It's a small enough price to pay, however, for a series as accomplished as Wandering Son. It isn't just a gorgeous series, whether one speaks of its sentiment or its aesthetics; it's also smart and sensitive, as well as fearless. Take its treatment of transgender identity. The series clearly respects Nitori and Takatsuki's desires, but it doesn't ignore their realities either. The incipient changes of puberty remind the pair that their bodies do not obey their hearts; Nitori's girlish habits alienate and even disgust his family; and one friend asks point-blank if Nitori would consider a sex-change operation if he could no longer pass for a girl. The series doesn't truck with reductive ideas about gender identity disorders either. Nitori is no "girl in a boy's body." His behavior, particularly when playing BFFs with his similarly-inclined friend Mako, is plainly that of boy enacting a boy's ideal of girlishness, not a spontaneous expression of inborn femininity. The questions that that one detail raises (how much does Nitori really understand about the opposite sex? Is his decision based on a child's preference for fantasy over reality?) speak eloquently of the series' deep and subtle intelligence.
Wandering Son does make the mistake of having its children think, act and speak in ways no child their age ever would. Chiba, a troubled girl with feelings for Nitori, argues like an understudy from Inherit the Wind; Nitori and Takatsuki have the emotional maturity and stability of an old married couple; and no one seems the least inclined to pull their briefs over their head and play Undie Man. It's a serious lapse in realism, but an almost inevitable one given the grown-up content, and certainly a forgivable one.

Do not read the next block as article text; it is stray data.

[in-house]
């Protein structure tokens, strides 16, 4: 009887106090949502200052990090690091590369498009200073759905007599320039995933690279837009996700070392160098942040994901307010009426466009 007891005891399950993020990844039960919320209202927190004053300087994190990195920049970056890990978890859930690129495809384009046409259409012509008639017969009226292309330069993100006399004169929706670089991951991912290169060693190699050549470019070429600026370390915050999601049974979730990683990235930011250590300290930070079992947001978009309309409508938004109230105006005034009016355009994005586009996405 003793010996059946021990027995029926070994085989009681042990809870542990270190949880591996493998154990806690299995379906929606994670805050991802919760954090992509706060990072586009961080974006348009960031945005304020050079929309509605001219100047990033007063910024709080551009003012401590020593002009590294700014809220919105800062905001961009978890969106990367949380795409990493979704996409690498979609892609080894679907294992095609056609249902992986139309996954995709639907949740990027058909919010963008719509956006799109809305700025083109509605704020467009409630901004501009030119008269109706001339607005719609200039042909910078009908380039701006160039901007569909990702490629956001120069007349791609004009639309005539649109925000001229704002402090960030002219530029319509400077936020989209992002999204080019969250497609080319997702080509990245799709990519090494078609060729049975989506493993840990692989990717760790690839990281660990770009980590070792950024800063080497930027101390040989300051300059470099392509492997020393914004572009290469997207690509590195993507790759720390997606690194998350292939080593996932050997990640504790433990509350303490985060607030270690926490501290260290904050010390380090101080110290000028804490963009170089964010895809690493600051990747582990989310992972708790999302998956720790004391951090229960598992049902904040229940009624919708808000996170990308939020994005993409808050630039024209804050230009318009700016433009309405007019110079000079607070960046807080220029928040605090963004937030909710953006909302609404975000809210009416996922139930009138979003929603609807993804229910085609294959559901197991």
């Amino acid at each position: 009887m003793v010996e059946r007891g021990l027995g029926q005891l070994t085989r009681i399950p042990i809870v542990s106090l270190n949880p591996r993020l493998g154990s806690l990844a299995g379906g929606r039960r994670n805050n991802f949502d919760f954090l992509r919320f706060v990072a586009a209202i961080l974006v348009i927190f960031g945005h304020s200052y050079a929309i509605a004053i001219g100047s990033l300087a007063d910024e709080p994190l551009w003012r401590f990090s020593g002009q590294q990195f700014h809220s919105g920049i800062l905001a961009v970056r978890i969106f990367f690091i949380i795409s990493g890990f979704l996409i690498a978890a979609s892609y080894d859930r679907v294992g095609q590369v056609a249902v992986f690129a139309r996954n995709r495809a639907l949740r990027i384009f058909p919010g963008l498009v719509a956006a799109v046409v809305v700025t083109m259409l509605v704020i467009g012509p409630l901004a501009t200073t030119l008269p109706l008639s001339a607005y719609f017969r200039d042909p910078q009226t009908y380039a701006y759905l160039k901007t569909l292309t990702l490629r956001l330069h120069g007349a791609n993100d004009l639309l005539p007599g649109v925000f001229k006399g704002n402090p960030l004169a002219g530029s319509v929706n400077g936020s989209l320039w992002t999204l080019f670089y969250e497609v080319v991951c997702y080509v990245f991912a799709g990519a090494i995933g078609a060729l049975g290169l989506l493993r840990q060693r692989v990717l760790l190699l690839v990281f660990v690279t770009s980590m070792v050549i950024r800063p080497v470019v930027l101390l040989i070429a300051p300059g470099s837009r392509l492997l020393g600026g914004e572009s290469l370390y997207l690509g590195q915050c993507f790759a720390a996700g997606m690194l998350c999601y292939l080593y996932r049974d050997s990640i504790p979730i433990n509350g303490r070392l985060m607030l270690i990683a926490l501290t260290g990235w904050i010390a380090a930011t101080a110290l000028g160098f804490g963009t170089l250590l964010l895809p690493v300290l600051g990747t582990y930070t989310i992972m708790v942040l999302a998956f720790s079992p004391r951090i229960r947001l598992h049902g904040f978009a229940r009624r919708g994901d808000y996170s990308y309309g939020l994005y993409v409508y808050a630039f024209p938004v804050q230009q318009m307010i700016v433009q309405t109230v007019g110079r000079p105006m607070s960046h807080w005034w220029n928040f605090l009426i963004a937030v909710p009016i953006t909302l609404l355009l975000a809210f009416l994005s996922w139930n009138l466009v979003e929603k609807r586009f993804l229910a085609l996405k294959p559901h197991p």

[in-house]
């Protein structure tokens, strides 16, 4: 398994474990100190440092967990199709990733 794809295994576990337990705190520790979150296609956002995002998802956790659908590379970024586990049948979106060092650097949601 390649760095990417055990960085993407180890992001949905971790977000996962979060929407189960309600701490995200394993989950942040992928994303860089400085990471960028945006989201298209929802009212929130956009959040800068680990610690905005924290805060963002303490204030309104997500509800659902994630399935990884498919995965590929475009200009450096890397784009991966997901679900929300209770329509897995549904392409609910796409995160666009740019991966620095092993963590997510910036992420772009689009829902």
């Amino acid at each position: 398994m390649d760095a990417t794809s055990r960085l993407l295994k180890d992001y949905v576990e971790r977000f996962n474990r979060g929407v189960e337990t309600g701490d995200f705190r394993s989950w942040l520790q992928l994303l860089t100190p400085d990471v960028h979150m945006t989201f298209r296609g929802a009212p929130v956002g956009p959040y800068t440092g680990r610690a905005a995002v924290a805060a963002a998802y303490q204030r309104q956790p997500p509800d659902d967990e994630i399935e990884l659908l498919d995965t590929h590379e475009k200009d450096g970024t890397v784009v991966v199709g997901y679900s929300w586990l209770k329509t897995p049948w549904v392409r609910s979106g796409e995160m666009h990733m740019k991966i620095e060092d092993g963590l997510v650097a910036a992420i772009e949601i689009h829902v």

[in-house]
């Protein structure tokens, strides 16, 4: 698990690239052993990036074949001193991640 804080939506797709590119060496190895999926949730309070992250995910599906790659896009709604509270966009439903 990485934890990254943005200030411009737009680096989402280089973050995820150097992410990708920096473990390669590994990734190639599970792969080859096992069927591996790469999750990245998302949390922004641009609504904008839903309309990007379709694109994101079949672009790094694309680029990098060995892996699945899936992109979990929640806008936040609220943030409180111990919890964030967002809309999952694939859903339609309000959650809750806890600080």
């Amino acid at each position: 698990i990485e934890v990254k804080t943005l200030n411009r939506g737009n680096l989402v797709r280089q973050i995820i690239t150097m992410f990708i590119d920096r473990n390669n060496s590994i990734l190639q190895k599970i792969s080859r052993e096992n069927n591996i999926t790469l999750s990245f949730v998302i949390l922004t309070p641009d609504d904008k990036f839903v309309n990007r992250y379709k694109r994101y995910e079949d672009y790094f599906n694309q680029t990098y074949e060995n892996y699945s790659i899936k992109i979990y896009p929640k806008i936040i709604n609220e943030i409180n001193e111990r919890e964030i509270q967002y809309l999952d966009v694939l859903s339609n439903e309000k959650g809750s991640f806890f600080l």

Musically Wandering Son is even sparer than it is visually. The series avoids big actions, but animates its characters with uncommon grace and care; it hardly lets its score out of the bag at all. Music is present, providing a humorous boost here and a melancholy run there, just not too often and rarely at significant volume. Of far more import is the series' sound design, which produces powerful effects using the simplest tools: a ticking clock, rain on a window, the peculiar acoustics of an empty stairwell. Also keep an ear open for Rie Fu's typically excellent closer.
Wandering Son trusts us to be able to follow it. It has no unnecessary explanations or introductions; it just dumps us in the midst of its characters' lives and trusts that we'll find our bearings. That leads to some confusion, especially at first. Its cast is huge for such a tiny show. Aside from Nitori, Takatsuki, Mako and Chiba, there's also Takatsuki's best friend and bastion of strength Sasa, devil-may-care iconoclast Chi and her obviously smitten best friend Momo, Nitori's alternately vicious and caring sister Maho, Chiba's intolerant church-mate Fumiya, Takatsuki and Nitori's older confidante Yuki, Maho's modeling coworkers, and everyone's parents—all with their own distinct personalities, feelings, and circumstances and all, with the exception of Nitori and Takatsuki, given equal weight and zero introduction. Which can make it difficult to keep track of everyone and their issues (and most everyone has them). But put in the effort and you'll find that the rewards are great. True art's rewards always are.
Overall (sub) : A-
Story : B+
Animation : A
Art : A+
Music : B+
+ A sprawling tale of transgendered children and those surrounding them, told with uncommon beauty and intelligence.